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Nothing is more integral to democracy than voting. Most people believe that every citizen has the civic duty or moral obligation to vote, that any sincere vote is morally acceptable, and that buying, selling, or trading votes is inherently wrong. In this provocative book, Jason Brennan challenges our fundamental assumptions about voting, revealing why it is not a duty for most citizens--in fact, he argues, many people owe it to the rest of us not to vote.
Bad choices at the polls can result in unjust laws, needless wars, and calamitous economic policies. Brennan shows why voters have duties to make informed decisions in the voting booth, to base their decisions on sound evidence for what will create the best possible policies, and to promote the common good rather than their own self-interest. They must vote well--or not vote at all. Brennan explains why voting is not necessarily the best way for citizens to exercise their civic duty, and why some citizens need to stay away from the polls to protect the democratic process from their uninformed, irrational, or immoral votes.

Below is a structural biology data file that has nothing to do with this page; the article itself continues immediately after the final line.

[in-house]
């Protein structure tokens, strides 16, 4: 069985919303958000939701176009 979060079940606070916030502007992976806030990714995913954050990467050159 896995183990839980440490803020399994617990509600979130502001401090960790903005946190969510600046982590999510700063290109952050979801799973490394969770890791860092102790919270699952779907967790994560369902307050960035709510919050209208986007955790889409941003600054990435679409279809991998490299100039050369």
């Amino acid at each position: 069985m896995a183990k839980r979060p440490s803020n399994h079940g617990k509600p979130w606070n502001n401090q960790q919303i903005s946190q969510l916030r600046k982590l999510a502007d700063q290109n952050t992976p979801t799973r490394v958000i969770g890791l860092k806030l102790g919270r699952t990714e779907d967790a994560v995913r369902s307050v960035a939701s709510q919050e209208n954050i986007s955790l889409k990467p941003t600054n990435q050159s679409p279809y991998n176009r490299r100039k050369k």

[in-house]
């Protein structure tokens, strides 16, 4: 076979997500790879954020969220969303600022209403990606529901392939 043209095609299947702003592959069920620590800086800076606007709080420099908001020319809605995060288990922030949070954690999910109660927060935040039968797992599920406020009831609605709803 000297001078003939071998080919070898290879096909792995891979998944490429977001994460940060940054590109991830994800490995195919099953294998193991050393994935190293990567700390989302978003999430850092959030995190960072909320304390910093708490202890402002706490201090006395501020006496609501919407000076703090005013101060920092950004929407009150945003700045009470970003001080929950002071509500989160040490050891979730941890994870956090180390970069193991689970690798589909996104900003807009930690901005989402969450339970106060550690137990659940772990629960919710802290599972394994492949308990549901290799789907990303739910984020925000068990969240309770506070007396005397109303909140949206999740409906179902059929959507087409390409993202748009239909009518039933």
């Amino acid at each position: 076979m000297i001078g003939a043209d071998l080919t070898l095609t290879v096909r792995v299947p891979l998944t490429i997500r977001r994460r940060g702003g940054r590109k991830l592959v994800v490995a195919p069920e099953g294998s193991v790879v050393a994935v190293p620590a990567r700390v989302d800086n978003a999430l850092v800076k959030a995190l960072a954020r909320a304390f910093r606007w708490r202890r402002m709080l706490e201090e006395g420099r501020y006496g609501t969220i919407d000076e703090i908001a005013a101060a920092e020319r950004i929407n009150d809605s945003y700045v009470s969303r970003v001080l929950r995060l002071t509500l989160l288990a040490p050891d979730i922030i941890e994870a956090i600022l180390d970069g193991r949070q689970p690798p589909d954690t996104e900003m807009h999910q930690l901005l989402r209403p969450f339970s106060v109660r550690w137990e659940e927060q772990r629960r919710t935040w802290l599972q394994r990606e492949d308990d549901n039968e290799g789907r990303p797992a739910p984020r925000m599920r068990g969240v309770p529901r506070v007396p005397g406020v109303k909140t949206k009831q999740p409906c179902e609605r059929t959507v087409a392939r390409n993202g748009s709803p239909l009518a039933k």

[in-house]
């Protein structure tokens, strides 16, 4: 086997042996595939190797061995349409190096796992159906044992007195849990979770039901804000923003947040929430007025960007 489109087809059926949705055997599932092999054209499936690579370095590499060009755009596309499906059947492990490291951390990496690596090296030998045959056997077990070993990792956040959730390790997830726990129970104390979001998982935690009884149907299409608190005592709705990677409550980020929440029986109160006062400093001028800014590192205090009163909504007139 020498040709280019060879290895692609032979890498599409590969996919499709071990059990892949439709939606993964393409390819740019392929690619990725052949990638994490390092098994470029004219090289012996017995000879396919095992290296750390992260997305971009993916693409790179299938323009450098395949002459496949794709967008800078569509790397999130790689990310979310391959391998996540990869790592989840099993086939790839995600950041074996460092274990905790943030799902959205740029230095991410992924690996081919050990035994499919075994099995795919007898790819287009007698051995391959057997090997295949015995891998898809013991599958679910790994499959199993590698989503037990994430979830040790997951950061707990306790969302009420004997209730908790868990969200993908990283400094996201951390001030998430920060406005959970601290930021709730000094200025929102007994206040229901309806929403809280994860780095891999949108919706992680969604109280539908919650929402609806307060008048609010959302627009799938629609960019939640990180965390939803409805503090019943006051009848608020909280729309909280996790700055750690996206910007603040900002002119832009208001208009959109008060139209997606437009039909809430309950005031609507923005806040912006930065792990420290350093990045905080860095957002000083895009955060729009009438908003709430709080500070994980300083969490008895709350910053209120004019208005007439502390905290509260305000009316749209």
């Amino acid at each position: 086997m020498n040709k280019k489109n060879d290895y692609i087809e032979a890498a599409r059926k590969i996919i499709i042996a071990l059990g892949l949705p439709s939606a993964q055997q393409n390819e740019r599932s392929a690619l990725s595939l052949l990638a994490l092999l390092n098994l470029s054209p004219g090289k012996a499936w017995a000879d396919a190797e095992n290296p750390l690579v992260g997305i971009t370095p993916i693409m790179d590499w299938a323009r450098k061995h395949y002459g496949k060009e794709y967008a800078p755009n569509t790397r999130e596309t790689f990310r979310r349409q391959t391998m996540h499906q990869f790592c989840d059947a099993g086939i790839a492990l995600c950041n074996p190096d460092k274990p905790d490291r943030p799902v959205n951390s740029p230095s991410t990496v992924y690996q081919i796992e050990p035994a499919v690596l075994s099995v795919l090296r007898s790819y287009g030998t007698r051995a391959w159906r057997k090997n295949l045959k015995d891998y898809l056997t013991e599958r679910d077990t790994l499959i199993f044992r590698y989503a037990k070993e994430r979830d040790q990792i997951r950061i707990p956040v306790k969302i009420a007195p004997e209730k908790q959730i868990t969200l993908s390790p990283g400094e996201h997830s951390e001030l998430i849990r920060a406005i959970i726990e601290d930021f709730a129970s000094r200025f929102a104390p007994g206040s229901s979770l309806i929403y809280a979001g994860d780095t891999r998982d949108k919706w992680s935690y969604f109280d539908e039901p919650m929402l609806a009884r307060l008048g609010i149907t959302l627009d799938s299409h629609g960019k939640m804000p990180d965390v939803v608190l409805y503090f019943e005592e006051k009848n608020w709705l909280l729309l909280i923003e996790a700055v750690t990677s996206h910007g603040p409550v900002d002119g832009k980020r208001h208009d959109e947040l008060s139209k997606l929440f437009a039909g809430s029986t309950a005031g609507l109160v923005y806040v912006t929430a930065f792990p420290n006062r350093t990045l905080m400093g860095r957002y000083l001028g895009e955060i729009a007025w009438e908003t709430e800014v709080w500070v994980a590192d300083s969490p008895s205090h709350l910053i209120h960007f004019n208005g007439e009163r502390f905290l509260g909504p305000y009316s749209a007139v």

In a democracy, every citizen has the right to vote. This book reveals why sometimes it's best if they don't.
|Publisher:||Princeton University Press|
|Sold by:||Barnes & Noble|
|File size:||376 KB|
About the Author
Jason Brennan is assistant professor of ethics at Georgetown University. He is the coauthor of A Brief History of Liberty.
Table of Contents
Introduction: Voting as an Ethical Issue 1
Chapter One: Arguments for a Duty to Vote 15
Chapter Two: Civic Virtue without Politics 43
Chapter Three: Wrongful Voting 68
Chapter Four: Deference and Abstention 95
Chapter Five: For the Common Good 112
Chapter Six: Buying and Selling Votes 135
Chapter Seven: How Well Do Voters Behave? 161
Afterword to the Paperback Edition: How to Vote Well 179